The mallows are happy that the nights are cold. They thrive in the fall and spring. Especially this creeping, weedy one that like to hang out where the goats do. For some reason the goats don't eat it, but we do. The leaves, flowers and any seeds go right in the salad. The root could be dug up and dried for use in infusions or tinctured. This little mallow is the sister of marsh mallow, a very soothing medicine.



Wild oregano  
Lucky for us, this wild mint doesn't taste strongly of oregano; the flavor is mild with just a hint of aroma. And now that it is past flowering, lots of the tender tops are going in the salad. I used to make wild oregano vinegar, with some cloves of garlic to amp the flavor. But I have so many other favorite vinegars, including garlic scape vinegar, that I haven't used wild oregano  for anything but salad in years.



Sheep sorrel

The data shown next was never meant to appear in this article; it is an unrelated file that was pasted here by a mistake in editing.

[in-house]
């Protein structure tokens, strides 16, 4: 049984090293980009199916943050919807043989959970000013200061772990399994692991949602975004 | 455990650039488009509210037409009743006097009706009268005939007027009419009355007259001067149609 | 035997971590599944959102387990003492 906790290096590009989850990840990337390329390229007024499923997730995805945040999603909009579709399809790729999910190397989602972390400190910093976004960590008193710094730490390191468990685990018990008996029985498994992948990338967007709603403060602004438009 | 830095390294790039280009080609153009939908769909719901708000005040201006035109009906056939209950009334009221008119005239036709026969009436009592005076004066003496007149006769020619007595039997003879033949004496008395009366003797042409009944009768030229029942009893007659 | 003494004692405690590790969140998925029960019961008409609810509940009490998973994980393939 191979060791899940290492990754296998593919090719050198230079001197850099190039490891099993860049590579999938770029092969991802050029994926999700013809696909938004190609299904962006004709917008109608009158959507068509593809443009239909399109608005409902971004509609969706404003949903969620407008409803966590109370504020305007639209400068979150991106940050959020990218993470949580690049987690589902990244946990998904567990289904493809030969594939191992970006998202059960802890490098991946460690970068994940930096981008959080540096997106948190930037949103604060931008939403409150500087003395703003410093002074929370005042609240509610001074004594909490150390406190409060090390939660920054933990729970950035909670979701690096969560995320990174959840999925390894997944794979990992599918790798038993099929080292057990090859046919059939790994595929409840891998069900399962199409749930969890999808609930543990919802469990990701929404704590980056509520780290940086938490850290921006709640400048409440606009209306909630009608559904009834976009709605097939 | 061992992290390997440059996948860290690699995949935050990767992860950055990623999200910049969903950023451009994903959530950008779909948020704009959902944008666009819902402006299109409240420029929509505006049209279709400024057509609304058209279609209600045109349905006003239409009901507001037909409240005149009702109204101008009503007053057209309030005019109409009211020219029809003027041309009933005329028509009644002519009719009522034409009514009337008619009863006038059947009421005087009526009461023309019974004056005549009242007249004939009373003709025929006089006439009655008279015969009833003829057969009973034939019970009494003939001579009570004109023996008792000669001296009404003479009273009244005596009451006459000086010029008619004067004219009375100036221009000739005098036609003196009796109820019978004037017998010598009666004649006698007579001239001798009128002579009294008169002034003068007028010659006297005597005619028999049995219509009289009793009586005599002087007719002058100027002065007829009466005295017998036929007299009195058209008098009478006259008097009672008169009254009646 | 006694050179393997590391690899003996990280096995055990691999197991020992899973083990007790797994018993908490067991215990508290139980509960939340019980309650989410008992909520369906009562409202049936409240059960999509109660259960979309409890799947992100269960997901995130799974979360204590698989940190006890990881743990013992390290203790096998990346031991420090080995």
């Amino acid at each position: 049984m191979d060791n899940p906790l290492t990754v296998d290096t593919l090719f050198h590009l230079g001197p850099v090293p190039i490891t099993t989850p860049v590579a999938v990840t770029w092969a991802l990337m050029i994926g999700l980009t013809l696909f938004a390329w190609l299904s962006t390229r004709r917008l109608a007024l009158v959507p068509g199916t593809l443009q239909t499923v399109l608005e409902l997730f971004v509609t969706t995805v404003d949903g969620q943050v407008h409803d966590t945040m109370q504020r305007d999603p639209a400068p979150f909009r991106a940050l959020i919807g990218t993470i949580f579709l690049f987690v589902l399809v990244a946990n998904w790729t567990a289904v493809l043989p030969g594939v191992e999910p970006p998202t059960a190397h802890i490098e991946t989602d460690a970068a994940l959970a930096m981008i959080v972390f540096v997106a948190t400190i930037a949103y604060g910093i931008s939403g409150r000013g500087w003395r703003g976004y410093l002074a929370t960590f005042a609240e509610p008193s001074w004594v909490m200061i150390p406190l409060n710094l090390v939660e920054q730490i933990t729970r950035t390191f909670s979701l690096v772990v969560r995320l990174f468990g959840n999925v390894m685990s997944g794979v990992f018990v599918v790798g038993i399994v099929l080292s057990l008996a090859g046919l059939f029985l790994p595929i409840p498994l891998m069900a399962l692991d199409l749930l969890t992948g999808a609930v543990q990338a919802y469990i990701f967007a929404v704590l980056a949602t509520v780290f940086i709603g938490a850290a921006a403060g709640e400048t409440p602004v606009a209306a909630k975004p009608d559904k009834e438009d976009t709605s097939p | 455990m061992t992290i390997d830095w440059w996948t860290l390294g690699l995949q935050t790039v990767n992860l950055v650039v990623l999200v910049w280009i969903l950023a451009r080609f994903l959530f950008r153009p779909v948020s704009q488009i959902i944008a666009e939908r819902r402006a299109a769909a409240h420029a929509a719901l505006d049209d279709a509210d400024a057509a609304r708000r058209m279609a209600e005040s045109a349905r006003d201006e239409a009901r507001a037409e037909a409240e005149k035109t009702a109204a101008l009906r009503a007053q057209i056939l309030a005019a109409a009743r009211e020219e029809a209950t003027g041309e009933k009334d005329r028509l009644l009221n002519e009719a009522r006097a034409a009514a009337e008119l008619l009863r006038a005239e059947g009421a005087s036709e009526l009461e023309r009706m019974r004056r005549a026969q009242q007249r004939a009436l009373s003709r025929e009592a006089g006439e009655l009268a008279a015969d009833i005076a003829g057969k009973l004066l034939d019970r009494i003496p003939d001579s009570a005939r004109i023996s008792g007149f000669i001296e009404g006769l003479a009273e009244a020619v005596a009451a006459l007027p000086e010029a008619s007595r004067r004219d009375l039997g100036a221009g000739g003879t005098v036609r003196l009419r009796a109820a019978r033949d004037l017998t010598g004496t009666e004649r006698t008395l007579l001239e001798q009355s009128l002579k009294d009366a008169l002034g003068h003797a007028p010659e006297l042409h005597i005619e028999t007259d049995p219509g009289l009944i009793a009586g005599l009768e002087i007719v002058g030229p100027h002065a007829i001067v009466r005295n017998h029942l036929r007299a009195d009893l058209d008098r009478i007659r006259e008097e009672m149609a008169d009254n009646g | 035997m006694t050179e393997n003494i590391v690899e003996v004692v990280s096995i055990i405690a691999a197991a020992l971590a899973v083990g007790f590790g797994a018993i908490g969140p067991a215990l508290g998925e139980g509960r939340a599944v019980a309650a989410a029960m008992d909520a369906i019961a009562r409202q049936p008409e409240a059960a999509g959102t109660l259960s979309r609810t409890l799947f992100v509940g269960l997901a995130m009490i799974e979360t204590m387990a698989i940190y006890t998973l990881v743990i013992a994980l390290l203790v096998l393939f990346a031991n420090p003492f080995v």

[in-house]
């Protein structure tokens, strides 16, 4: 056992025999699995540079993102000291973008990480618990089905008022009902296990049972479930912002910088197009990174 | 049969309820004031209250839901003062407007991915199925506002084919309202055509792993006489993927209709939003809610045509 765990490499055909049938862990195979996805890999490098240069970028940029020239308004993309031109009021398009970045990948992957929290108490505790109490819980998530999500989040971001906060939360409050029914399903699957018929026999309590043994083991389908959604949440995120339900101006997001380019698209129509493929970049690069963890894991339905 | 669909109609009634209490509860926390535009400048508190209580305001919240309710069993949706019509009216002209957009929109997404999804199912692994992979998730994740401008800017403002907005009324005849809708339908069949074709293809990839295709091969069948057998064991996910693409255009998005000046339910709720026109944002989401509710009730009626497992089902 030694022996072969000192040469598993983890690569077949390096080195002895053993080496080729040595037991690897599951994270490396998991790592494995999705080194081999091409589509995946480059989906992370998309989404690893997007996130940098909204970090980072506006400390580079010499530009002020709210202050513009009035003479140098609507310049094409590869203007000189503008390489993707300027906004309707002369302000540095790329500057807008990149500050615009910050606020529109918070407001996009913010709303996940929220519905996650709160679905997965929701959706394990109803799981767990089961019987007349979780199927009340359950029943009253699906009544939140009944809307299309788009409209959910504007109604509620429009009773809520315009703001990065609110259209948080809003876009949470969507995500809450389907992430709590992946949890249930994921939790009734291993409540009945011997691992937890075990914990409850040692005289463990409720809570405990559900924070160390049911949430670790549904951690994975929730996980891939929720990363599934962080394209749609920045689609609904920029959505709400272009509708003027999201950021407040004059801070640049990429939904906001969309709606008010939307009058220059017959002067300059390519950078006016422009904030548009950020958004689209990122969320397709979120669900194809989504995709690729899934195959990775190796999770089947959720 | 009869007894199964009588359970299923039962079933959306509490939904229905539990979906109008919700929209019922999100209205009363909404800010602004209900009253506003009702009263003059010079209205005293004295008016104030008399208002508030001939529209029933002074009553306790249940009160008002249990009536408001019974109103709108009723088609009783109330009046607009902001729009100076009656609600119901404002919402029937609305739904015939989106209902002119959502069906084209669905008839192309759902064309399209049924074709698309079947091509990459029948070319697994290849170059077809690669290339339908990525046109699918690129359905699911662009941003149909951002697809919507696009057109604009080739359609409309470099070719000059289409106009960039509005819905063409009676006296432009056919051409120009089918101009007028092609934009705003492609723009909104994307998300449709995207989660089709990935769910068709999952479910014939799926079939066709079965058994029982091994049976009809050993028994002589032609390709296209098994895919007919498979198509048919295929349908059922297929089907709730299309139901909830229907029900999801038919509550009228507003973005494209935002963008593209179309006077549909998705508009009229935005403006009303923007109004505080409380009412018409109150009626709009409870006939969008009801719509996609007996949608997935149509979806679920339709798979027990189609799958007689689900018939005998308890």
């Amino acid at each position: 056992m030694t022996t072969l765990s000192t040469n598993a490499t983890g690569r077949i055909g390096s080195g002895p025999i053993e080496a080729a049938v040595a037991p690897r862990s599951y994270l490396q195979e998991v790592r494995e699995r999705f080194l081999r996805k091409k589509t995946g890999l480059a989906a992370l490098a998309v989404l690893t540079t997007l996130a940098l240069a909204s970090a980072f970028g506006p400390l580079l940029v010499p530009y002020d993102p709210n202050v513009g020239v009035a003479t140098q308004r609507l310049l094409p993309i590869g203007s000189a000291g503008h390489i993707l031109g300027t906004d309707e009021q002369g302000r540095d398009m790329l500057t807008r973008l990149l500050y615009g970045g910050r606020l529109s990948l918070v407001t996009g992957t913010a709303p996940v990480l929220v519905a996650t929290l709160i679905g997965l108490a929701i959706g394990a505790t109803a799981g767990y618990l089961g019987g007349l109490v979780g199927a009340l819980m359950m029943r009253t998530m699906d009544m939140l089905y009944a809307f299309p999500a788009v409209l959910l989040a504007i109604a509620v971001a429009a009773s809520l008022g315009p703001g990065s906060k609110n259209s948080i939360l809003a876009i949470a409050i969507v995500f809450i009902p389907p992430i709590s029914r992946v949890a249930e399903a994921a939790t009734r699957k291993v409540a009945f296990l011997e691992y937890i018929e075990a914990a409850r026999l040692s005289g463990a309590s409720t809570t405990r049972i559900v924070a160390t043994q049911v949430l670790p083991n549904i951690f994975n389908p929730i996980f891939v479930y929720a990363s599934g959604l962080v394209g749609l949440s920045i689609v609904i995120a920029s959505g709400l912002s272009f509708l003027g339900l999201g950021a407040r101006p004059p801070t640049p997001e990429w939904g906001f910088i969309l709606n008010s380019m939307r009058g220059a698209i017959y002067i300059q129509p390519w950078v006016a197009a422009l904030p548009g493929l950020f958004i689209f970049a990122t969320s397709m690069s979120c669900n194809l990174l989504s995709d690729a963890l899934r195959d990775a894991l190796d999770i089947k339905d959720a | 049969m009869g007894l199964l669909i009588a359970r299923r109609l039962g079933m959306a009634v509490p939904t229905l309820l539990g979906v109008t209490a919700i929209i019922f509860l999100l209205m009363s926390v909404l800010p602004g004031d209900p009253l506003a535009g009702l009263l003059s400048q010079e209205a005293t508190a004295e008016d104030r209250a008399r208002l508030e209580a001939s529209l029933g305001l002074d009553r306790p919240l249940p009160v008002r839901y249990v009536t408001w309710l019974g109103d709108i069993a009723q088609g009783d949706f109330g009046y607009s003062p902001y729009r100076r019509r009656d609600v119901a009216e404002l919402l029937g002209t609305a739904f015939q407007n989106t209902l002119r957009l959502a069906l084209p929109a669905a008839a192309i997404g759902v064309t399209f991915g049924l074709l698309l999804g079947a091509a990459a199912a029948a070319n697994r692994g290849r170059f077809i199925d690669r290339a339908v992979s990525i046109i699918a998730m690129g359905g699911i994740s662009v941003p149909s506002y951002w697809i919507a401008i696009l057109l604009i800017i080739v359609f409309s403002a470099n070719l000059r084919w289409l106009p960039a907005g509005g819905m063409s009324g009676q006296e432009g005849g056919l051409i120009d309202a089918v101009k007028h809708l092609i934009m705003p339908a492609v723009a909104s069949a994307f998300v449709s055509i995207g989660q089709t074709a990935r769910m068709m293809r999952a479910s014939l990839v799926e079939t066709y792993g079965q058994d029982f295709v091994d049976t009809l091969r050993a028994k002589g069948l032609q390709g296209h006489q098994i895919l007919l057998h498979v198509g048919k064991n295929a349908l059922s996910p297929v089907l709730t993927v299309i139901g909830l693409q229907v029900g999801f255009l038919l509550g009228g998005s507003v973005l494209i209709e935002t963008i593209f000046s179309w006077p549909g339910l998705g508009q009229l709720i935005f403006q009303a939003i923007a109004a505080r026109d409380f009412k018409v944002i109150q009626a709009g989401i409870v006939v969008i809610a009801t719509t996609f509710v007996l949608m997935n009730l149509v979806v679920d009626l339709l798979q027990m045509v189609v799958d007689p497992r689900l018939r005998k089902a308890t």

(Rumex acetosella

An amazing patch of this super sour plant sprang up right behind the barn, so our autumn salads have been rife with it. The leaf stalks can be a bit stiff, so we leave them behind when we harvest. The leaves are crisp and loaded with vitamin C, a great way to nourish the immune system to get ready for winter.


Garlic mustard (Alliaria officinalis)
Whether you eat the leaves in salad, cook the leaves as a bitter green (so good for digestion), make a vinegar of the roots, or turn the roots into a horseradish-y condiment, you will soon find yourself smiling whenever you see this "invasive weed" carpeting the waysides of roads and paths. What a great way to strengthen immunity and go into winter feeling strong.